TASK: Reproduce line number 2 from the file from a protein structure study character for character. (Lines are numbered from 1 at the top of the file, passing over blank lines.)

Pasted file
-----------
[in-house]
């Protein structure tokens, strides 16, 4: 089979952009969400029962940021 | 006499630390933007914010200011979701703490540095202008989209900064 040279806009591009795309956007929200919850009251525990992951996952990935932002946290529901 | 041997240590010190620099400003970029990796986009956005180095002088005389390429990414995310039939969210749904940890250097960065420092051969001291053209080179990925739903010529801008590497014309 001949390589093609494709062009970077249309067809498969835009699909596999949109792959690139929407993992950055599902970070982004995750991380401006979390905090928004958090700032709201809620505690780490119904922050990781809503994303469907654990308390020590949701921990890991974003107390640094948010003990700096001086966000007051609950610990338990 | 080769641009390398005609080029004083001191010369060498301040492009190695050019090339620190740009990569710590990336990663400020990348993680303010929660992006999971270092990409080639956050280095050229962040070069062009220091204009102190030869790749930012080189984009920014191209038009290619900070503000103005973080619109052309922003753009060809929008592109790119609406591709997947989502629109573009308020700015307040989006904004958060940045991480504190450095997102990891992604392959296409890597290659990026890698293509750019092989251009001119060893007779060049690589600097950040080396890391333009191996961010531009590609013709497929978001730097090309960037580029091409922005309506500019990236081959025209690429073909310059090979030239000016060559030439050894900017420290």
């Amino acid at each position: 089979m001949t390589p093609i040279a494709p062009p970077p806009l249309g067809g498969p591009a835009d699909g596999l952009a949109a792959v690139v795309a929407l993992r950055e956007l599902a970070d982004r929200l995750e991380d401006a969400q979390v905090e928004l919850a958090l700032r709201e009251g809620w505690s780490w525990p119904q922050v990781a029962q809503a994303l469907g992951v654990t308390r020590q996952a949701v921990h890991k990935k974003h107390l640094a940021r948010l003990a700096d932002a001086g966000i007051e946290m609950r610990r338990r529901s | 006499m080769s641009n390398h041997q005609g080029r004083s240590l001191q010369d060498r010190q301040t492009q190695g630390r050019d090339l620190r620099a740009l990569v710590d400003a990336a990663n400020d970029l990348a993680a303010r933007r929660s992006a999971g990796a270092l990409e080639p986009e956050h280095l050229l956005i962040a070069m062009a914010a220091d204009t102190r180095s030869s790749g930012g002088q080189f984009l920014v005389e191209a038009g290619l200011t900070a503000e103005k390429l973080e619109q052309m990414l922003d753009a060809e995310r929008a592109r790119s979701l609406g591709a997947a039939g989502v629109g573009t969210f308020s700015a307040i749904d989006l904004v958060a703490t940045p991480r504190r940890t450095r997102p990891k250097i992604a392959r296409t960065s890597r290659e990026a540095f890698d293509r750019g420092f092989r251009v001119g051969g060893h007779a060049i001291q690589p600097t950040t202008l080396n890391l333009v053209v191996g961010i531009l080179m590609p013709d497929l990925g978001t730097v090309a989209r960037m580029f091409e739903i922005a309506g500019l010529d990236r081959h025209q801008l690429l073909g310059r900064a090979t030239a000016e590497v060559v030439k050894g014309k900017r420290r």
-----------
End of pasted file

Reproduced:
């Protein structure tokens, strides 16, 4: 089979952009969400029962940021 | 006499630390933007914010200011979701703490540095202008989209900064 040279806009591009795309956007929200919850009251525990992951996952990935932002946290529901 | 041997240590010190620099400003970029990796986009956005180095002088005389390429990414995310039939969210749904940890250097960065420092051969001291053209080179990925739903010529801008590497014309 001949390589093609494709062009970077249309067809498969835009699909596999949109792959690139929407993992950055599902970070982004995750991380401006979390905090928004958090700032709201809620505690780490119904922050990781809503994303469907654990308390020590949701921990890991974003107390640094948010003990700096001086966000007051609950610990338990 | 080769641009390398005609080029004083001191010369060498301040492009190695050019090339620190740009990569710590990336990663400020990348993680303010929660992006999971270092990409080639956050280095050229962040070069062009220091204009102190030869790749930012080189984009920014191209038009290619900070503000103005973080619109052309922003753009060809929008592109790119609406591709997947989502629109573009308020700015307040989006904004958060940045991480504190450095997102990891992604392959296409890597290659990026890698293509750019092989251009001119060893007779060049690589600097950040080396890391333009191996961010531009590609013709497929978001730097090309960037580029091409922005309506500019990236081959025209690429073909310059090979030239000016060559030439050894900017420290």